to closure and neglected entirely the benefits of sale as a 'going concern'. The Committee noted the social

impact evidence and, whilst sensitive to the views of

the local people, believes that sale as a 'going

concern' is the appropriate answer.



The Committee recommends that:-

I. The effort to sell the factory as a ' going concern' -

suspended for this inquiry - be now pursued with maximum vigor, and a particular effort be made to show the work

force the benefits of sale,

II. As an incentive to prospective purchasers, the factory

should retain certain defence contracts presently unique

to its operation. Favourable consideration should be

given to the inclusion of suitable parts of new projects

such as the 10 5mm U.K. light gun and ammunition and

other work.

III. There be no replacement of personnel or equipment from

the date of this Report, unless it facilitates the sale

of OFB as a 'going concern'.

IV. If these efforts fail, then the possibility of sale of

various sections of OFB as 'going concerns' be

investigated. V . V I .

V. If all the preceding moves fail, then OFB be wound down

with an official closure date to be fixed by the

government to allow time to conclude existing


VI. In the event of a wind-down to closure:

(i) existing apprentices have priority of placement

in Federal Government services, locally or



(ii) other employees be given maximum help to re­

locate at Maribyrnong or elsewhere, or to retire;

(iii) all necessary machinery for continuity of defence

projects be transferred to OFM or elsewhere; and

(iv) the balance of assets of OFB be sold, either with

the factory or separately.

Senator J.R. Martyr Chairman



The Select Committee appointed by the Senate to consider

the future of the Bendigo Ordnance Factory could hardly be described as a model on which to base the development of the

Senate Committee system.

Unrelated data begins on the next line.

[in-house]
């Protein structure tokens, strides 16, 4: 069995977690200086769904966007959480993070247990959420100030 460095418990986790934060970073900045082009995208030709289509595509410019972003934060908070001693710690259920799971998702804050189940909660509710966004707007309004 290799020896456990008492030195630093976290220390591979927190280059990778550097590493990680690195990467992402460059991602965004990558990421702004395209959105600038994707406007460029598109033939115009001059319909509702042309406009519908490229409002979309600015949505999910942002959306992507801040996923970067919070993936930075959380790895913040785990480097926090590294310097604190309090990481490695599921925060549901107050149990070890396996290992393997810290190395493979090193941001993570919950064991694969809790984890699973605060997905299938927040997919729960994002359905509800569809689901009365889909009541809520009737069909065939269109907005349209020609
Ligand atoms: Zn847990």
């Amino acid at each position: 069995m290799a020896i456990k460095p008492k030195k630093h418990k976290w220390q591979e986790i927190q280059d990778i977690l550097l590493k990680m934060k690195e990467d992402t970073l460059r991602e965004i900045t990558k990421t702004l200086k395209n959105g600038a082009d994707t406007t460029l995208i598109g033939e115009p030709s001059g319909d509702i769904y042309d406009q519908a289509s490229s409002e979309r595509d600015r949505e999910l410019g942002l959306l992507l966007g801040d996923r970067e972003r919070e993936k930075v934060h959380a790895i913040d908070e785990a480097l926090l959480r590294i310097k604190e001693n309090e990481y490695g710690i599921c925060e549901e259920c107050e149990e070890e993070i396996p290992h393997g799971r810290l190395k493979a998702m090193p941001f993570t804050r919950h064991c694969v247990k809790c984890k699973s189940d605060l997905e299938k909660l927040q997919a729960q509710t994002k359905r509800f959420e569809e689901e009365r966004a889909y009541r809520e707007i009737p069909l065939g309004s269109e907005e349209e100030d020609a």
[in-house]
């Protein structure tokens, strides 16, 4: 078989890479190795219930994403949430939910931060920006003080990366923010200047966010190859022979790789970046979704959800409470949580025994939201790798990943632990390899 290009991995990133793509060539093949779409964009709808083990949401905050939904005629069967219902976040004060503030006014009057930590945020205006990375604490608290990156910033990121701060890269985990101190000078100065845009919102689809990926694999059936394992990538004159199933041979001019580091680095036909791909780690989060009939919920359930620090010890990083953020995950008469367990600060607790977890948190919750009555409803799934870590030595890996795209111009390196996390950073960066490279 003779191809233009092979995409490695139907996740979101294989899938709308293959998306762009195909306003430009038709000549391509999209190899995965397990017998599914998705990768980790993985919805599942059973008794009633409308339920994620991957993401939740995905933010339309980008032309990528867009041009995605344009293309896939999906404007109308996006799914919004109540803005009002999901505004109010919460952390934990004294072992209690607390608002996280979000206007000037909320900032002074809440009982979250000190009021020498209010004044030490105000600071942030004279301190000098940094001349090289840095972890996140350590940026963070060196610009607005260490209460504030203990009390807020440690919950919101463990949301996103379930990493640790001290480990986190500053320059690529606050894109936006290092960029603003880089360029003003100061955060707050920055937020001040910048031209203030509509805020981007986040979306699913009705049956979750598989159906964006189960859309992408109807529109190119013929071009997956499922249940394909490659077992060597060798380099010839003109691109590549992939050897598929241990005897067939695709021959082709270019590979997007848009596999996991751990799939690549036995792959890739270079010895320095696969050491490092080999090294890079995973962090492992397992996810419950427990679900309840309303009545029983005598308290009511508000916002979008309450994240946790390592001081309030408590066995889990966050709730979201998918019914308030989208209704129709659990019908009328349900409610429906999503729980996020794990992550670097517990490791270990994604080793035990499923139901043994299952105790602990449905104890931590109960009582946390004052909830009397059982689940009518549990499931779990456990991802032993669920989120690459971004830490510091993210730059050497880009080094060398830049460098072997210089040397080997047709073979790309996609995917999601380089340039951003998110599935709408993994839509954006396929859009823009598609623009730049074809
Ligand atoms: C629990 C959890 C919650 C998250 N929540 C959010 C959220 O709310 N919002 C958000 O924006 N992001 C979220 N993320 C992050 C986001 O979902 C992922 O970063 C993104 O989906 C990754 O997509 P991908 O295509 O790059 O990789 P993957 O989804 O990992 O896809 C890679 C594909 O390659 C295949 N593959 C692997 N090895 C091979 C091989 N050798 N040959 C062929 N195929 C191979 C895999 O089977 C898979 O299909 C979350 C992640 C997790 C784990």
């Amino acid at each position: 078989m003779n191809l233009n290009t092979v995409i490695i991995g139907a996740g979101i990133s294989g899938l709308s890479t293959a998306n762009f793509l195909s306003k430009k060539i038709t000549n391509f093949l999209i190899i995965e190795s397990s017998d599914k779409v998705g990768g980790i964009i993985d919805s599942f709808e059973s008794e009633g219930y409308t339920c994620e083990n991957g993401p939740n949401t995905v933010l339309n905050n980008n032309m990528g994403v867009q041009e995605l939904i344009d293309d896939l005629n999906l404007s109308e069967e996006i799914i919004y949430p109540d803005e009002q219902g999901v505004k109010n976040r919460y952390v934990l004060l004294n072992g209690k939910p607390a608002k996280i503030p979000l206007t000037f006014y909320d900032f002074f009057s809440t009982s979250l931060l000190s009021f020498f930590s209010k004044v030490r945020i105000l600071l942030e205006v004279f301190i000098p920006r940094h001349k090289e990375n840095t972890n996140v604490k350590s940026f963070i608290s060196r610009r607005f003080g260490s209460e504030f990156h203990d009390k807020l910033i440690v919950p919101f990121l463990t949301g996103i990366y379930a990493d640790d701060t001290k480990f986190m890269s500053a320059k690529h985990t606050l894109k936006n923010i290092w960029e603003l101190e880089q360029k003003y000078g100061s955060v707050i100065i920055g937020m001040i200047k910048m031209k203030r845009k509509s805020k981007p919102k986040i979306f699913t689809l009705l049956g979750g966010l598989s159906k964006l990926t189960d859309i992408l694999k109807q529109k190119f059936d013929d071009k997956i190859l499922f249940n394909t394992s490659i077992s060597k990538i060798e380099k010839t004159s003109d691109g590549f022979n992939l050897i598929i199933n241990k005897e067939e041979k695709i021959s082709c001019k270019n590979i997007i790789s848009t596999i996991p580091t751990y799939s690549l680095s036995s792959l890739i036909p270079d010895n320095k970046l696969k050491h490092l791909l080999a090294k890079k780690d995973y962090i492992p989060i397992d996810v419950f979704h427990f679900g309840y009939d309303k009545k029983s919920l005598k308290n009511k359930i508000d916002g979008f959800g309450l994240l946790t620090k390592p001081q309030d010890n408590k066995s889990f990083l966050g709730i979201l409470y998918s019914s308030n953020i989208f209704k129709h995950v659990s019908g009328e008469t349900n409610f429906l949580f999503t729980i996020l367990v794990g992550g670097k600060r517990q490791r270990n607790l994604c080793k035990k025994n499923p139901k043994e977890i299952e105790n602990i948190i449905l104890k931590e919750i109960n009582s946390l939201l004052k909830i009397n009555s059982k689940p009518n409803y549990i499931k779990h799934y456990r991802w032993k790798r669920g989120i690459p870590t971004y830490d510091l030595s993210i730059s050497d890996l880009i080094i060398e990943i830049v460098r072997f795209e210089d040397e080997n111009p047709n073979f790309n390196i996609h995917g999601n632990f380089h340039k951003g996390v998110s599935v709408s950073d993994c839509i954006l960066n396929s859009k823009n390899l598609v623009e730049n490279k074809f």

The Committee has reached agreement on a number of facts

relating to the Ordnance Factory's operations. These matters are

recorded in the main portion of the Committee's Report. There is

no agreement, however, on the fundamental question of whether the

factory should be sold to private enterprise, or remain as a

Government factory.

The two Government Senators on the Committee accept the

view, expressed by the Government in the so-called Review of

Commonwealth Functions (April, 1981), that the Factory should be

sold. It is for them to justify their decision. Senator Siddons

and I disagree with this view, but not for exactly the same

reasons, and I am accordingly setting out my view in this

minority report.

The Bendigo Ordnance Factory's operations have some of

the same characteristics as the Victorian Railways. In

particular, it has a vastly under-utilised capacity and

accordingly runs at a loss. For many years it has been the

unhappy victim of inept Government policies. At times, the

evidence before the Committee almost persuaded me that the

Department of Defence should be sold to private enterprise rather

than the Ordnance Factory.


In fact, the decision to sell the Factory could probably

have been made by a Government at any time in the last twenty

years, and the considerations which bear on the advisability of

that decision would have been much the same as they are today.

The notable exception to this is the fact that the social

consequences of such a sale are likely to be considerably greater

today than in the two previous decades.

The present Government's decision to sell the Factory is

based on the view that governments should not indulge in

activities which could equally well be carried out by private

enterprise. This is a legitimate view with which I happen to

disagree. I believe, however, that in the case of the Bendigo

Ordnance Factory, the decision to sell it will have the same

consequences as a government decision to close the Factory down.

The device of a sale has been adopted merely to lessen the

policial odium of a decision to close the Factory.

The current and projected workload, the particularly esoteric capacities of the Factory, the current state of the

heavy engineering industry in Australia, and the qualifications

and conditions which the Government has placed on the sale,

suggest that a potential purchaser would be more interested in an

asset stripping exercise than the retention of the Factory at its

present strength. I hope I am wrong, but I do not believe so. It

is noteworthy that the Victorian Government submission and a

number of witnesses before the Committee considered this to be a

likely consequence of a sale to private enterprise.

There are a number of particular matters arising from

the evidence before the Committee upon which I wish to comment:

1. The Factory and the workforce

The Factory is situated on a large site and is well laid

out in a series of workshops containing a mixture of new and


sophisticated equipment and some old, but still serviceable,

equipment. There is a highly skilled workforce and a talented

group of enthusiastic engineers who are responsible for design

work, quality control and general supervision. The Factory trains